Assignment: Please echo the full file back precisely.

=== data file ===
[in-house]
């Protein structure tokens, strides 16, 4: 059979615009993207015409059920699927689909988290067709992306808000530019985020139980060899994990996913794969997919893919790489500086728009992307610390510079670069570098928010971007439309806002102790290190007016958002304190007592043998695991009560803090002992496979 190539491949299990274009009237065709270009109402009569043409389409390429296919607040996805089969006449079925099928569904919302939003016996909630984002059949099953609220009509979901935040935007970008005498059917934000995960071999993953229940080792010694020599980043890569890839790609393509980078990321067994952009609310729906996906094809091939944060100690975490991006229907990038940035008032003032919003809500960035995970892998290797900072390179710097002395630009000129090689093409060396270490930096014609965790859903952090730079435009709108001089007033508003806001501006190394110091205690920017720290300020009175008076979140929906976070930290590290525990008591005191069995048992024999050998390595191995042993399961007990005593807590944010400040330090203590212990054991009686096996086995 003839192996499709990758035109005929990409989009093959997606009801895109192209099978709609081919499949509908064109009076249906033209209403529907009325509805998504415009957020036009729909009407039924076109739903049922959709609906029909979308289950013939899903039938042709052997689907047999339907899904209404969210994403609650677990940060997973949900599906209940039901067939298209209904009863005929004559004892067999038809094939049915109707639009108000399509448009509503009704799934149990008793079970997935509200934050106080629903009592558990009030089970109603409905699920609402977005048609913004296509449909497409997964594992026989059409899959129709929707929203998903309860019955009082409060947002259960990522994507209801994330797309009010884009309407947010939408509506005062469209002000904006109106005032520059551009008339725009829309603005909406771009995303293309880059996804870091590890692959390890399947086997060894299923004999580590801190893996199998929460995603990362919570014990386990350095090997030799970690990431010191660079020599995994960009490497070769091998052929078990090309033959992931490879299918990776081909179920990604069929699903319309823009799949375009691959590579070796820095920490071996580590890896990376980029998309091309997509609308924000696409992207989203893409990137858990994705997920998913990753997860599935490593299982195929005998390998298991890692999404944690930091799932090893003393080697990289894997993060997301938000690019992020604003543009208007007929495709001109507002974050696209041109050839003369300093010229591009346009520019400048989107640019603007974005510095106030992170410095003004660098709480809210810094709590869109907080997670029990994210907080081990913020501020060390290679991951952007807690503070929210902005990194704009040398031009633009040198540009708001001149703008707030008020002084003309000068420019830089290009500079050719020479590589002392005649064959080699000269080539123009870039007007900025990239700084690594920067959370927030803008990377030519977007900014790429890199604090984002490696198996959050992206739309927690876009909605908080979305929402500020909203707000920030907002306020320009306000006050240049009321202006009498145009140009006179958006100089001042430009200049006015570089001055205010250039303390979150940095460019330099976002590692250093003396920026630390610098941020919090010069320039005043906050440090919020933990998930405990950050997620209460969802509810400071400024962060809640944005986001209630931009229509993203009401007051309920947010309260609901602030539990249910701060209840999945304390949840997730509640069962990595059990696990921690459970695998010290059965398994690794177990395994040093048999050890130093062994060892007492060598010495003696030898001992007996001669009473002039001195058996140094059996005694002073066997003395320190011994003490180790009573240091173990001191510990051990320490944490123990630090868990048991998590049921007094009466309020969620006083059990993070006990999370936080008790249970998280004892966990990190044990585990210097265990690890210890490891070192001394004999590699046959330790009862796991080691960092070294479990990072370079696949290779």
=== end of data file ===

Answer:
[in-house]
């Protein structure tokens, strides 16, 4: 059979615009993207015409059920699927689909988290067709992306808000530019985020139980060899994990996913794969997919893919790489500086728009992307610390510079670069570098928010971007439309806002102790290190007016958002304190007592043998695991009560803090002992496979 190539491949299990274009009237065709270009109402009569043409389409390429296919607040996805089969006449079925099928569904919302939003016996909630984002059949099953609220009509979901935040935007970008005498059917934000995960071999993953229940080792010694020599980043890569890839790609393509980078990321067994952009609310729906996906094809091939944060100690975490991006229907990038940035008032003032919003809500960035995970892998290797900072390179710097002395630009000129090689093409060396270490930096014609965790859903952090730079435009709108001089007033508003806001501006190394110091205690920017720290300020009175008076979140929906976070930290590290525990008591005191069995048992024999050998390595191995042993399961007990005593807590944010400040330090203590212990054991009686096996086995 003839192996499709990758035109005929990409989009093959997606009801895109192209099978709609081919499949509908064109009076249906033209209403529907009325509805998504415009957020036009729909009407039924076109739903049922959709609906029909979308289950013939899903039938042709052997689907047999339907899904209404969210994403609650677990940060997973949900599906209940039901067939298209209904009863005929004559004892067999038809094939049915109707639009108000399509448009509503009704799934149990008793079970997935509200934050106080629903009592558990009030089970109603409905699920609402977005048609913004296509449909497409997964594992026989059409899959129709929707929203998903309860019955009082409060947002259960990522994507209801994330797309009010884009309407947010939408509506005062469209002000904006109106005032520059551009008339725009829309603005909406771009995303293309880059996804870091590890692959390890399947086997060894299923004999580590801190893996199998929460995603990362919570014990386990350095090997030799970690990431010191660079020599995994960009490497070769091998052929078990090309033959992931490879299918990776081909179920990604069929699903319309823009799949375009691959590579070796820095920490071996580590890896990376980029998309091309997509609308924000696409992207989203893409990137858990994705997920998913990753997860599935490593299982195929005998390998298991890692999404944690930091799932090893003393080697990289894997993060997301938000690019992020604003543009208007007929495709001109507002974050696209041109050839003369300093010229591009346009520019400048989107640019603007974005510095106030992170410095003004660098709480809210810094709590869109907080997670029990994210907080081990913020501020060390290679991951952007807690503070929210902005990194704009040398031009633009040198540009708001001149703008707030008020002084003309000068420019830089290009500079050719020479590589002392005649064959080699000269080539123009870039007007900025990239700084690594920067959370927030803008990377030519977007900014790429890199604090984002490696198996959050992206739309927690876009909605908080979305929402500020909203707000920030907002306020320009306000006050240049009321202006009498145009140009006179958006100089001042430009200049006015570089001055205010250039303390979150940095460019330099976002590692250093003396920026630390610098941020919090010069320039005043906050440090919020933990998930405990950050997620209460969802509810400071400024962060809640944005986001209630931009229509993203009401007051309920947010309260609901602030539990249910701060209840999945304390949840997730509640069962990595059990696990921690459970695998010290059965398994690794177990395994040093048999050890130093062994060892007492060598010495003696030898001992007996001669009473002039001195058996140094059996005694002073066997003395320190011994003490180790009573240091173990001191510990051990320490944490123990630090868990048991998590049921007094009466309020969620006083059990993070006990999370936080008790249970998280004892966990990190044990585990210097265990690890210890490891070192001394004999590699046959330790009862796991080691960092070294479990990072370079696949290779």